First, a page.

A genus of bacteria comprised of a heterogenous group of gram-negative small rods and coccoid forms associated with arthropods. (From Bergey's Manual of Systematic Bacteriology, vol 1, 1984)
The relationship between two different species of organisms that are interdependent; each gains benefits from the other or a relationship between different species where both of the organisms in question benefit from the presence of the other.
A family of small, gram-negative organisms, often parasitic in humans and other animals, causing diseases that may be transmitted by invertebrate vectors.
Infections with bacteria of the family RICKETTSIACEAE.
Any of numerous winged hymenopterous insects of social as well as solitary habits and having formidable stings.
The relationships of groups of organisms as reflected by their genetic makeup.
A species of parasitic nematode causing Malayan filariasis and having a distribution centering roughly on the Malay peninsula. The life cycle of B. malayi is similar to that of WUCHERERIA BANCROFTI, except that in most areas the principal mosquito vectors belong to the genus Mansonia.
A family (Aphididae) of small insects, in the suborder Sternorrhyncha, that suck the juices of plants. Important genera include Schizaphis and Myzus. The latter is known to carry more than 100 virus diseases between plants.
A superfamily of nematodes of the suborder SPIRURINA. Its organisms possess a filiform body and a mouth surrounded by papillae.
A suborder of HEMIPTERA, called true bugs, characterized by the possession of two pairs of wings. It includes the medically important families CIMICIDAE and REDUVIIDAE. (From Dorland, 28th ed)
A genus of mosquitoes (CULICIDAE) frequently found in tropical and subtropical regions. YELLOW FEVER and DENGUE are two of the diseases that can be transmitted by species of this genus.
Members of the phylum Arthropoda, composed of organisms having a hard, jointed exoskeleton and paired jointed legs. It includes the class INSECTS and the subclass ARACHNIDA, many species of which are important medically as parasites or as vectors of organisms capable of causing disease in man.
The number of males per 100 females.
A group of the proteobacteria comprised of facultatively anaerobic and fermentative gram-negative bacteria.
Organs and other anatomical structures of non-human vertebrate and invertebrate animals.
One of the largest orders of mostly marine CRUSTACEA, containing over 10,000 species. Like AMPHIPODA, the other large order in the superorder Peracarida, members are shrimp-like in appearance, have sessile compound eyes, and no carapace. But unlike Amphipoda, they possess abdominal pleopods (modified as gills) and their bodies are dorsoventrally flattened.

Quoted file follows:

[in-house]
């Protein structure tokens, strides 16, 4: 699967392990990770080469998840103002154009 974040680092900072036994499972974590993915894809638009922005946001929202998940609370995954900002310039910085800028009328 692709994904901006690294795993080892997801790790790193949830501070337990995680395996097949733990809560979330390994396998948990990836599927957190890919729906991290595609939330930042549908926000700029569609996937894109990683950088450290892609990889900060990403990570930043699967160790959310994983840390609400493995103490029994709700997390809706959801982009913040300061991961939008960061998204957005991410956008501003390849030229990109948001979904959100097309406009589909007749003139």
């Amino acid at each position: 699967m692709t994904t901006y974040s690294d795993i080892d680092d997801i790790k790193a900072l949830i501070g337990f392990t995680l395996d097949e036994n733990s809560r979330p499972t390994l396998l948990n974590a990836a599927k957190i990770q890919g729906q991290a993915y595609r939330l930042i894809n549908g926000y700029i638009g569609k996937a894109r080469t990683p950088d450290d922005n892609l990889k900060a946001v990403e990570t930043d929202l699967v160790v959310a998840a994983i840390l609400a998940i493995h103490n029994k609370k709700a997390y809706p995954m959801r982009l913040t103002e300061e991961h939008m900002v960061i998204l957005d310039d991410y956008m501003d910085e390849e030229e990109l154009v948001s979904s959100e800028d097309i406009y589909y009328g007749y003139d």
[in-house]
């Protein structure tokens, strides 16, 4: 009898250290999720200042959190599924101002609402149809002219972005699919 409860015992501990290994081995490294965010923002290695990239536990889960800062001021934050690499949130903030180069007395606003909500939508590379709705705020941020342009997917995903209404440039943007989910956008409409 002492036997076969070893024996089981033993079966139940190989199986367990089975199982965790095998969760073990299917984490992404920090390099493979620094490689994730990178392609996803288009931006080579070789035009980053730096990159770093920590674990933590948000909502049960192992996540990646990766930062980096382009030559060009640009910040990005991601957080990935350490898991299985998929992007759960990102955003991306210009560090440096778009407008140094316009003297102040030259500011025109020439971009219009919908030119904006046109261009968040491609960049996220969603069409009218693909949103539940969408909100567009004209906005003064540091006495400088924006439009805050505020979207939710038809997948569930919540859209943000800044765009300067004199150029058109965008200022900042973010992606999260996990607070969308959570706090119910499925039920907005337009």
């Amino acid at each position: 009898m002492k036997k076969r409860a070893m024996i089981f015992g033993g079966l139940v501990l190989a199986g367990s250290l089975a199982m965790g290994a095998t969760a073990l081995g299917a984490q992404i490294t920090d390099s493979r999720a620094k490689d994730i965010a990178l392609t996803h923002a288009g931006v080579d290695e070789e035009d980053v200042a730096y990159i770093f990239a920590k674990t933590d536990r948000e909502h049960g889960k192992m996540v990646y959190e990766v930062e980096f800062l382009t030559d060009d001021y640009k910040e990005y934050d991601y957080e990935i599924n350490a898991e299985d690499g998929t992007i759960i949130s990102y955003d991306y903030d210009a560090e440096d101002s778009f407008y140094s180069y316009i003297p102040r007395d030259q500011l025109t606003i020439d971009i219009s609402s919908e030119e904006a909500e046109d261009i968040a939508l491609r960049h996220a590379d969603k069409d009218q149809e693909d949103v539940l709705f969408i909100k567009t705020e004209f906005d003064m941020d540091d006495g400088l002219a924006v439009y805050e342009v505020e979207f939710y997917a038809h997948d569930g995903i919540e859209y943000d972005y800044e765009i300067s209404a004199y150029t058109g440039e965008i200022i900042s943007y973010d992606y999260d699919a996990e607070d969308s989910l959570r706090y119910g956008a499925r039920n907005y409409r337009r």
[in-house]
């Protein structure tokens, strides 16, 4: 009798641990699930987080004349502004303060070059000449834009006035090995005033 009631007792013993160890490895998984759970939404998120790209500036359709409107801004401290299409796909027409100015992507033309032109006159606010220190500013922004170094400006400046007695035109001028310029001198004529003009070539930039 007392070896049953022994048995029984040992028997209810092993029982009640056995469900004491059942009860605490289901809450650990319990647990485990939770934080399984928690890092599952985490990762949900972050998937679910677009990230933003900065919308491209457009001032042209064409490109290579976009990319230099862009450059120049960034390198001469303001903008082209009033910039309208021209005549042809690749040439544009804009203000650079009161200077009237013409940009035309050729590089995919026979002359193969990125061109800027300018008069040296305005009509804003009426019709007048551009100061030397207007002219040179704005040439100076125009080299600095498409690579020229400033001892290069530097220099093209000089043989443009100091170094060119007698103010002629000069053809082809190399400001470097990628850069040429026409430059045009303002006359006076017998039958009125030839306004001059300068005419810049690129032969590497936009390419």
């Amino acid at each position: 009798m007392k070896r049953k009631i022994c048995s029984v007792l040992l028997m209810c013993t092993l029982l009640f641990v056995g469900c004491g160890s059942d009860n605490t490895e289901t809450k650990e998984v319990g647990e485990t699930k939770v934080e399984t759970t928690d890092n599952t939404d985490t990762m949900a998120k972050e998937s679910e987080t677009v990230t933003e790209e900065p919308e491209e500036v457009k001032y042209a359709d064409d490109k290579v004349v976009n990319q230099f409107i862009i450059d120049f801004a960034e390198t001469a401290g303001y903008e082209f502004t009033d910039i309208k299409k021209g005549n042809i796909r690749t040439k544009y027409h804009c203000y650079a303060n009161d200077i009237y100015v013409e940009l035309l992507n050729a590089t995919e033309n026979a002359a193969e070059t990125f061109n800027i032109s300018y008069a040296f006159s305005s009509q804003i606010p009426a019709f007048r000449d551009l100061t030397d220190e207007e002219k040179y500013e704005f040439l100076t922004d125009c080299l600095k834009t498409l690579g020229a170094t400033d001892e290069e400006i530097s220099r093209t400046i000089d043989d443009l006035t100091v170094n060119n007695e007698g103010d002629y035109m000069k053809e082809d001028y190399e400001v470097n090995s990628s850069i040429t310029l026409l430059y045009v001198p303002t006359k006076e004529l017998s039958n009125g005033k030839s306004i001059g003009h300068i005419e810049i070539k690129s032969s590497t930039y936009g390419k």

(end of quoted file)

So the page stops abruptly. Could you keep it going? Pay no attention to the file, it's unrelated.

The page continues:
A large order of insects characterized by having the mouth parts adapted to piercing or sucking. It is comprised of four suborders: HETEROPTERA, Auchenorrhyncha, Sternorrhyncha, and Coleorrhyncha.
An extensive order of highly specialized insects including bees, wasps, and ants.
Bloodsucking flies of the genus Glossina, found primarily in equatorial Africa. Several species are intermediate hosts of trypanosomes.
Flagellate EUKARYOTES, found mainly in the oceans. They are characterized by the presence of transverse and longitudinal flagella which propel the organisms in a rotating manner through the water. Dinoflagellida were formerly members of the class Phytomastigophorea under the old five kingdom paradigm.
A multistage process that includes cloning, physical mapping, subcloning, determination of the DNA SEQUENCE, and information analysis.
Constituent of 30S subunit prokaryotic ribosomes containing 1600 nucleotides and 21 proteins. 16S rRNA is involved in initiation of polypeptide synthesis.
A genus of mosquitoes (CULICIDAE) commonly found in tropical regions. Species of this genus are vectors for ST. LOUIS ENCEPHALITIS as well as many other diseases of man and domestic and wild animals.
Slender tubular or hairlike excretory structures found in insects. They emerge from the alimentary canal between the mesenteron (midgut) and the proctodeum (hindgut).
A genus of small, two-winged flies containing approximately 900 described species. These organisms are the most extensively studied of all genera from the standpoint of genetics and cytology.
A species of fruit fly much used in genetics because of the large size of its chromosomes.
Proteins that originate from insect species belonging to the genus DROSOPHILA. The proteins from the most intensely studied species of Drosophila, DROSOPHILA MELANOGASTER, are the subject of much interest in the area of MORPHOGENESIS and development.
Transference of fetal tissue between individuals of the same species or between individuals of different species.
The homologous chromosomes that are dissimilar in the heterogametic sex. There are the X CHROMOSOME, the Y CHROMOSOME, and the W, Z chromosomes (in animals in which the female is the heterogametic sex (the silkworm moth Bombyx mori, for example)). In such cases the W chromosome is the female-determining and the male is ZZ. (From King & Stansfield, A Dictionary of Genetics, 4th ed)
The transmission of infectious disease or pathogens from one generation to another. It includes transmission in utero or intrapartum by exposure to blood and secretions, and postpartum exposure via breastfeeding.
A large subphylum of mostly marine ARTHROPODS containing over 42,000 species. They include familiar arthropods such as lobsters (NEPHROPIDAE), crabs (BRACHYURA), shrimp (PENAEIDAE), and barnacles (THORACICA).
In a prokaryotic cell or in the nucleus of a eukaryotic cell, a structure consisting of or containing DNA which carries the genetic information essential to the cell. (From Singleton & Sainsbury, Dictionary of Microbiology and Molecular Biology, 2d ed)